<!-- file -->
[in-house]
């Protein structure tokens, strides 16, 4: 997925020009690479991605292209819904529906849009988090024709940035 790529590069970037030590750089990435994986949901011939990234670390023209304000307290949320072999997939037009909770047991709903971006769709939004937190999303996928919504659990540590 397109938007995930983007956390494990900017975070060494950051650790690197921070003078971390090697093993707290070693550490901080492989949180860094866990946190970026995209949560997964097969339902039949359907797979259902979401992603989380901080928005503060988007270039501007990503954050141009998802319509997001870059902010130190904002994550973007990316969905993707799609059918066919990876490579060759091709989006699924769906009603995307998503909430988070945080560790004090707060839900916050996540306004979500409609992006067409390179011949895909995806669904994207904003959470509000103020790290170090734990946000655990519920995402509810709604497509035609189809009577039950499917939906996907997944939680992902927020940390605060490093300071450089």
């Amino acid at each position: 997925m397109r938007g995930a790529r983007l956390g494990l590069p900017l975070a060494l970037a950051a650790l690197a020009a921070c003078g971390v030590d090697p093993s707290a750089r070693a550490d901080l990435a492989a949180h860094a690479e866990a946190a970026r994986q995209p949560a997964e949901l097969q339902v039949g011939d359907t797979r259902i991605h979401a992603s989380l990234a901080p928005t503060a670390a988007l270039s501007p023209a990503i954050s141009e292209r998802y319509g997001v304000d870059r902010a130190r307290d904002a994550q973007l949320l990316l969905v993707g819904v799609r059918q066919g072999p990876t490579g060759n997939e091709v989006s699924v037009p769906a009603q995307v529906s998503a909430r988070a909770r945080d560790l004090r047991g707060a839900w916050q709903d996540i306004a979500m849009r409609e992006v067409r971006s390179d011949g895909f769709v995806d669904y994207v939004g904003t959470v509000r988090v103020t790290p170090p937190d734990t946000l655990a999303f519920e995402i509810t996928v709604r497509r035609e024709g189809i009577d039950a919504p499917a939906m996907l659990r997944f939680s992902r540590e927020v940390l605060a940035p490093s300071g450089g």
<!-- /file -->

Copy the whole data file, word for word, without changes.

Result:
[in-house]
């Protein structure tokens, strides 16, 4: 997925020009690479991605292209819904529906849009988090024709940035 790529590069970037030590750089990435994986949901011939990234670390023209304000307290949320072999997939037009909770047991709903971006769709939004937190999303996928919504659990540590 397109938007995930983007956390494990900017975070060494950051650790690197921070003078971390090697093993707290070693550490901080492989949180860094866990946190970026995209949560997964097969339902039949359907797979259902979401992603989380901080928005503060988007270039501007990503954050141009998802319509997001870059902010130190904002994550973007990316969905993707799609059918066919990876490579060759091709989006699924769906009603995307998503909430988070945080560790004090707060839900916050996540306004979500409609992006067409390179011949895909995806669904994207904003959470509000103020790290170090734990946000655990519920995402509810709604497509035609189809009577039950499917939906996907997944939680992902927020940390605060490093300071450089």
């Amino acid at each position: 997925m397109r938007g995930a790529r983007l956390g494990l590069p900017l975070a060494l970037a950051a650790l690197a020009a921070c003078g971390v030590d090697p093993s707290a750089r070693a550490d901080l990435a492989a949180h860094a690479e866990a946190a970026r994986q995209p949560a997964e949901l097969q339902v039949g011939d359907t797979r259902i991605h979401a992603s989380l990234a901080p928005t503060a670390a988007l270039s501007p023209a990503i954050s141009e292209r998802y319509g997001v304000d870059r902010a130190r307290d904002a994550q973007l949320l990316l969905v993707g819904v799609r059918q066919g072999p990876t490579g060759n997939e091709v989006s699924v037009p769906a009603q995307v529906s998503a909430r988070a909770r945080d560790l004090r047991g707060a839900w916050q709903d996540i306004a979500m849009r409609e992006v067409r971006s390179d011949g895909f769709v995806d669904y994207v939004g904003t959470v509000r988090v103020t790290p170090p937190d734990t946000l655990a999303f519920e995402i509810t996928v709604r497509r035609e024709g189809i009577d039950a919504p499917a939906m996907l659990r997944f939680s992902r540590e927020v940390l605060a940035p490093s300071g450089g």